I phased back under the cover of the trees and re-dressed before I came out.
“I thought you’d want some company.” I shrugged, walking up to her to stand behind her but making no effort to sit down. Leah wasn’t the kind of girl to need a shoulder to cry on; though I had a feeling that tonight might be an exception.
“Did I ask you to keep me some?” she asked me brusquely, and I immediately went back on my previous thought. Maybe not.
“No.” I thought this was no time for quips and juvenile attempts at having the upper hand.
She didn’t say anything for a long time, and we just stayed however we were, staring at nothing into the darkness. I didn’t know what to say to make her feel better. I didn’t know if she wanted to be made to feel better. She had just imprinted, and she had no idea how she should feel. My mind felt frayed and fried due to all the thinking, but I didn’t want to give up.
“He’s a douche, isn’t he?” she asked me after some time, and it didn’t take Sherlock Holmes to know who she was talking about.
“Yeah, pretty much.” I shrugged, “He left Carlisle before that stint with the Volturi. He said he didn’t want to be involved with him and die. He didn’t particularly like Nessie.”
“And now he’s returned for Mark’s kids.” She said.
“So he’s a double faced hypocritical douche.”
“You don’t like him.”
“Nobody likes him.”
“But he’s changed, he says?”
“Who knows?” I shrugged again.
She stayed quiet after this short questionnaire of sorts, and I wondered how her voice had held no judgment or contempt even after knowing Alistair from second hand opinions.
“Are you going to kick me out?” she asked suddenly.
“Kick you out of what?”
I frowned, “Why would I do that?”
“Because I imprinted on a double faced hypocritical douche vampire.” She chuckled humorlessly.
Even though it hit me like a shit ton of bricks, I should have known this was coming. After having a life time of people leaving her, Leah had somehow instinctively come to accept the short length of relationships in her life. The loss of Sam and after that Harry had left her wary of relationships and any aspect of them. I think that she thought that the fault lay with her. She had reconciled herself to the notion that any and all of her relationships were doomed to failure.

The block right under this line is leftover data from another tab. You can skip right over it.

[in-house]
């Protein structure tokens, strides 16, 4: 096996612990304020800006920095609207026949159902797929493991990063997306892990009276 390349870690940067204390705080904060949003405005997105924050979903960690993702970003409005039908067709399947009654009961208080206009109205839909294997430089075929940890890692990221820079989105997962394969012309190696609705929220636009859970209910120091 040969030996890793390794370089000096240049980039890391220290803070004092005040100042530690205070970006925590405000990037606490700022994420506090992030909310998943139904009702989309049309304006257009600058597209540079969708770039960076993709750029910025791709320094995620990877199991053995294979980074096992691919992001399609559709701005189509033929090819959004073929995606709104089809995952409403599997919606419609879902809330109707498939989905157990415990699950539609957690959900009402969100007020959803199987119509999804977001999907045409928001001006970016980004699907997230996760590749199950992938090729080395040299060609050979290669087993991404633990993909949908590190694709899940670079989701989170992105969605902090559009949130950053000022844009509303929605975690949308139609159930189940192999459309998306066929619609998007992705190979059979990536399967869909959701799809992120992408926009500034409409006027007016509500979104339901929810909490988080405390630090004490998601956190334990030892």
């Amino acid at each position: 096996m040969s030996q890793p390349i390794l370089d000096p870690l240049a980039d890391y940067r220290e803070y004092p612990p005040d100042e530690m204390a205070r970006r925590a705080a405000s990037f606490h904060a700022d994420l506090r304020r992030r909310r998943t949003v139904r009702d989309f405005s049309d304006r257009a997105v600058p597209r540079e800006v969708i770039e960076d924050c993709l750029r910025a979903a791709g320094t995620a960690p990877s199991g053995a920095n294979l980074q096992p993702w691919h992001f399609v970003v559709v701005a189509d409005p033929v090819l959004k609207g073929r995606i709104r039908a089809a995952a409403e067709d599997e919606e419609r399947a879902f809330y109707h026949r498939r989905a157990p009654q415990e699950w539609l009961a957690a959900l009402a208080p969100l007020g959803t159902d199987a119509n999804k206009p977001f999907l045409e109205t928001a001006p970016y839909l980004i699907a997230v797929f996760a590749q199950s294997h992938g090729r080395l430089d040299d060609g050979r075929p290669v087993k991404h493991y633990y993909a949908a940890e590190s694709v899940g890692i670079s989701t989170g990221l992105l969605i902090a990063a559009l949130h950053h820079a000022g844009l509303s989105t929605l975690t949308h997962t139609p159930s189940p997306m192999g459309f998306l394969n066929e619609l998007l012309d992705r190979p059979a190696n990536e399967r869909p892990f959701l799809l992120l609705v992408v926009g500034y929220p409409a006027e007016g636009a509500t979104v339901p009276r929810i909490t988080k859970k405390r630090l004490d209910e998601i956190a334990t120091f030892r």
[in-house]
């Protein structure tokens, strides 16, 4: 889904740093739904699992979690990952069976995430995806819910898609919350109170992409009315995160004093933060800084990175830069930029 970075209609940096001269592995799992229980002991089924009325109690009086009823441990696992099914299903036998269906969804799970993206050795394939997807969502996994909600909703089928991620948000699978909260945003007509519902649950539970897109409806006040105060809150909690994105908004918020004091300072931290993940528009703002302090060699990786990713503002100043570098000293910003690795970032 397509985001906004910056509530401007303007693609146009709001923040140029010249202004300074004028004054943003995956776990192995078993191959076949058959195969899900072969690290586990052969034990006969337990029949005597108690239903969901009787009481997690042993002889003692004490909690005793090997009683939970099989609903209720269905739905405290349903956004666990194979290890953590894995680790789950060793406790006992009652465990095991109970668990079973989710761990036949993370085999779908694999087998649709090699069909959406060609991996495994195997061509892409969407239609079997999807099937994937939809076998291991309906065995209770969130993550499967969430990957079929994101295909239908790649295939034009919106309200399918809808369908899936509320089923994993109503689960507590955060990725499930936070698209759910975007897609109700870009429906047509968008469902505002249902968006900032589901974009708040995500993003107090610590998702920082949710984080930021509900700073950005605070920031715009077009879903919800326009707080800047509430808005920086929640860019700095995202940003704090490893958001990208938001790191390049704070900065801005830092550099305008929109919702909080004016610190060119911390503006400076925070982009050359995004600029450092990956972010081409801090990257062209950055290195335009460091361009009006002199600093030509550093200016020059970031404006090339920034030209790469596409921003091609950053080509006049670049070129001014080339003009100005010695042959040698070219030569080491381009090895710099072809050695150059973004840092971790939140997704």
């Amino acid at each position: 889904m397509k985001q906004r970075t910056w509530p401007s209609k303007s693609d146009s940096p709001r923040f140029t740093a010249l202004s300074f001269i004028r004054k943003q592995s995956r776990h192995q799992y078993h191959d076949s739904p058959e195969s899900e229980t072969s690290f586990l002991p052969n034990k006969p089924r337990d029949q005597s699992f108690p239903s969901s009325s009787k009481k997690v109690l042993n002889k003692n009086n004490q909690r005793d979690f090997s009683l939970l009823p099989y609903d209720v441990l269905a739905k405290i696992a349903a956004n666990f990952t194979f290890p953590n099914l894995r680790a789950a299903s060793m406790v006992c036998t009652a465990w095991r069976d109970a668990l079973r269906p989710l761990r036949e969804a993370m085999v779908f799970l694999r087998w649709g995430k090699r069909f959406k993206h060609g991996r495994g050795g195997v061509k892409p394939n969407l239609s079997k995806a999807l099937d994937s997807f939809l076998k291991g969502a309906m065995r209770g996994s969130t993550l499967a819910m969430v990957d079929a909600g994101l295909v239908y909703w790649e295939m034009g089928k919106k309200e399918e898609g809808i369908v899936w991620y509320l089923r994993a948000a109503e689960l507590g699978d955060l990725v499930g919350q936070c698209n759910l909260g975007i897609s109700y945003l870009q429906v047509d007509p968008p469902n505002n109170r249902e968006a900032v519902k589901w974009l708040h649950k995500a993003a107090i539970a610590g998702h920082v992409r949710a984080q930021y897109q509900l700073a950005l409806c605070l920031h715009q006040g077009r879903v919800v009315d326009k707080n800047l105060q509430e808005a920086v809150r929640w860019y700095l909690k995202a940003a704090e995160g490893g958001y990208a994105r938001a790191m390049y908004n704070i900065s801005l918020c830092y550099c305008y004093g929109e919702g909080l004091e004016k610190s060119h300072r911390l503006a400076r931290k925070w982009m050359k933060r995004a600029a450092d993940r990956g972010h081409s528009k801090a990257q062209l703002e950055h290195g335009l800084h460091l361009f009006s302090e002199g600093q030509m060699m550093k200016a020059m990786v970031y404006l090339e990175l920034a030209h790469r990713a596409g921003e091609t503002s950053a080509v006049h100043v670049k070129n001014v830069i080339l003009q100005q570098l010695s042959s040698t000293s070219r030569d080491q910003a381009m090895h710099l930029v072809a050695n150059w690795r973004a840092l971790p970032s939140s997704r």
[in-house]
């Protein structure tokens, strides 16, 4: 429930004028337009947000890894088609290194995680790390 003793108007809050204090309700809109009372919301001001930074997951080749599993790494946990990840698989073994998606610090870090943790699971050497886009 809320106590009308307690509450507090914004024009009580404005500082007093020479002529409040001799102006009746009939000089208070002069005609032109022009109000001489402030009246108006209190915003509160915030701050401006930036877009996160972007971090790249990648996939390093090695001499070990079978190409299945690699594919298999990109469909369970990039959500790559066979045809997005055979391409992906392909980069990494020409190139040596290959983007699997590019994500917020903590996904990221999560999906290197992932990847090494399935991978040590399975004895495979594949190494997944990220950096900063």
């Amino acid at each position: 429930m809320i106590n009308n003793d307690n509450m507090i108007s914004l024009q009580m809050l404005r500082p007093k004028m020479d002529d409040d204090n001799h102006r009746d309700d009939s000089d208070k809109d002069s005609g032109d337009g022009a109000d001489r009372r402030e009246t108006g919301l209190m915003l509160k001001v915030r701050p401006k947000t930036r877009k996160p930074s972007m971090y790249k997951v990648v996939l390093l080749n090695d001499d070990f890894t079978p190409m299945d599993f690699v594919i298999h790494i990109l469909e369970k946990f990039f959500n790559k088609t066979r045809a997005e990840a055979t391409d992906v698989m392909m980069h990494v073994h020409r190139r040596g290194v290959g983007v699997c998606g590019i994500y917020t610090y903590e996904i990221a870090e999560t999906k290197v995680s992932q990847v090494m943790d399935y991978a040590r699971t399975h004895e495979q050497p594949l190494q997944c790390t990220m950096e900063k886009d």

“And I’m in love with a half-vampire. Will you kick me out of the pack because of that?” I retorted, a little strongly than I had originally intended to.
“You’re the alpha.” She said, “Plus your one isn’t a double faced hypocritical douche.”
“Who’re you trying to convince, Leah? Me or you?” I frowned.
It was true. She had said the words so many times that they had lost their meaning. She was only trying to deny the inevitable. Hard as it was to accept, she had imprinted on Alistair. She was in love with him, and his faults would be nothing to her now. He would be the epitome of everything meaningful to her now. So it was futile for her to label him as something he was not, at least to her.
“Has this ever happened before, Jacob?” She chose not to give voice to the answer to my question.
I almost had a premonition of her eye roll when I answered, “Not that I know of.”
She chuckled again, “Even in love I am anomalous.”
It was . . . strange to say in the least, hearing the truth from Leah’s own mouth. What was noteworthy was that there was no bitterness, contempt or venom when she spoke of herself as being in love. She had accepted it, might even be glad about it, but was regretting it all the same.
“Why did this happen, Jacob? How could I imprint on a vampire?” I could feel her frown.
To be truthful, I did not know how what had happened had happened. The rules of logic and sanity were of no instrument here. Whatever experience I had was of a different realm than this one.
“Why do we imprint, Leah?” I asked her, thus giving her the only answer I knew, “To mate, to have kids, to further the bloodlines.”
“But I can’t get pregnant as long as I’m a wolf.” said she, “And Alistair’s a vampire. That right there is the benchmark.”
I knew Leah was menopausal. She and I—to my horror—had discussed it at length. She thought she could not imprint because the acceptable reason was null and void for her.
“Maybe that was the cause.” I shrugged, “I mean, the common reason is not applicable to you.”
“Maybe.” Leah said after a long time, “But what now, Jacob?”
I didn’t have any answer to that, so I just stayed quiet and relayed to her my inability to do anything.
“Are you going to tell him?”
The only answer that I got was the hooting of the owls and the murmur of the brook.